columns are equal. A matrix of order «x«is also known as a square matrix of
order n.
In a square matrix A of order n x n, the elements a\i, ai% (233 ... a nn are
called principal diagonal or leading diagonal or main diagonal elements.
"2 41
is a square matrix of order 2
A = [aij] 2 x 2
B = [bijh x 3 =
6 8.
1 2 3'
4 5 6
7 8 9.
is a square matrix of order 3.
Note: In general the number of elements in a square matrix of order n is n . We
can easily verify this statement from the above two examples.
(4) Diagonal Matrix:
A square matrix A = [ay] n x n is said to be a diagonal matrix if au = when
In a diagonal matrix all the entries except the entries along the main
diagonal are zero.
For example A = [a^ x 3 =
"4
0"
5
_0
6_
is a diagonal matrix.
(5) Triangular matrix: A square matrix in which all the entries above the
main diagonal are zero is called a lower triangular matrix. If all the entries
below the main diagonal are zero, it is called an upper triangular matrix.
A =
"3
2
7"
5
3
_0
1.
is an upper triangular matrix and B =
2
0"
4
1
8
5 7_
is a lower
triangular matrix.
(6) Scalar matrix:
A square matrix A = [ay] n x n 1S sa id to be scalar matrix if
[a if i=j
a 'J[0 if i*j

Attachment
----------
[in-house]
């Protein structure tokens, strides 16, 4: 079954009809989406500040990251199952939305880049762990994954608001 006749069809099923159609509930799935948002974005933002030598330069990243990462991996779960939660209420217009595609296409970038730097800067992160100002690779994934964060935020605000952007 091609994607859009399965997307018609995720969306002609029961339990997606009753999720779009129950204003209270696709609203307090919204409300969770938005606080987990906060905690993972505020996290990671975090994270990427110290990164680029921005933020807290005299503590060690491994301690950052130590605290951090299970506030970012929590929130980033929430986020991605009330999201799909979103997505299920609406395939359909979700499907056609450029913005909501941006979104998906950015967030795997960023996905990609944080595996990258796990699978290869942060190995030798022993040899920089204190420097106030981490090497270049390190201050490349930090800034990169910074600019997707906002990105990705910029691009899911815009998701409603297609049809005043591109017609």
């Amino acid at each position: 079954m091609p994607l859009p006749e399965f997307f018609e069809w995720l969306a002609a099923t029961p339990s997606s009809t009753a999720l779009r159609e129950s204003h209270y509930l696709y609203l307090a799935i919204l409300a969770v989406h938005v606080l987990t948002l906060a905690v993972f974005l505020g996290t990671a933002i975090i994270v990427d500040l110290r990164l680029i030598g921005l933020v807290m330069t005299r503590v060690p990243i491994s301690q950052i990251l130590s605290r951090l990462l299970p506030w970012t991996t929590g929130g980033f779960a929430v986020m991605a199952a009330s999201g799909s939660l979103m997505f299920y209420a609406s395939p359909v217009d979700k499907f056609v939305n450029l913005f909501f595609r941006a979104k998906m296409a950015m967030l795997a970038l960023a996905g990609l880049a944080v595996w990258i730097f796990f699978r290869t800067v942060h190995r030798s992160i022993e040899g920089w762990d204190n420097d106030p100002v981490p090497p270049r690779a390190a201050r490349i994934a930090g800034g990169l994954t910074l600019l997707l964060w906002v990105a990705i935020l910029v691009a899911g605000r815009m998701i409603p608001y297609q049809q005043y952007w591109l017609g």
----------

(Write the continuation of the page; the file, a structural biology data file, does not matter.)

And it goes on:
i.e. A scalar matrix is a diagonal matrix in which all the entries along the
main diagonal are equal.
B = [bij] 3 x 3
A = [aijh x 2 =
5 0'
.0 5.
■45
Vs.
are examples
for scalar matrices.
(7) Identity matrix or unit matrix:
A square matrix A = [a ( w] n x « is said to be an identity matrix if
_ri if t=j
a 'J~{0 if i*j
i.e. An identity matrix or a unit matrix is a scalar matrix in which entries
along the main diagonal are equal to 1. We represent the identity matrix of
order n as I„
h =
"1 0"
"1 0"
_0 1_
. 13 =
1
_o 1.
are identity matrices.
"0 0"
"0 0"
5
_0 0_
_0 0_
are examples of zero matrices.
(8) Zero matrix or null matrix or void matrix
A matrix A = [a,y] m x « is said to be a zero matrix or null matrix if all the
entries are zero, and is denoted by O i.e. ay = for all the values of i,j
"0 0"
[0 0],
_0 0_
(9) Equality of Matrices:
Two matrices A and B are said to be equal if
(i) both the matrices A and B are of the same order or size.
(ii) the corresponding entries in both the matrices A and B are equal.
i.e. the matrices A = [a,)] m x n an d B = [bjj] p x q are equal if m = p, n = q
and ajj = by for every i andj.
Example 1.2 :
[x y~\ [4 31
If = ,  then find the values of x, y, z, w.
\_z w_l LI 5J J
Solution:
Since the two matrices are equal, their corresponding entries are also equal.
:.x = A y = 3 z=l w = 5
(10) Transpose of a matrix:
The matrix obtained from the given matrix A by interchanging its rows
into columns and its columns into rows is called the transpose of A and it is
T
denoted by A' or A .
"4 3"
If A =
then A T =
2 1"
5.
,T
Note that if A is of order m x n then A is order nxm.
(11) Multiplication of a matrix by a scalar
Let A be any matrix. Let k be any nonzero scalar. The matrix kA is
obtained by multiplying all the entries of matrix A by the non zero scalar k.
i.e. A = yo.ij\ m x n — ^ kA. = yka\j\ m x n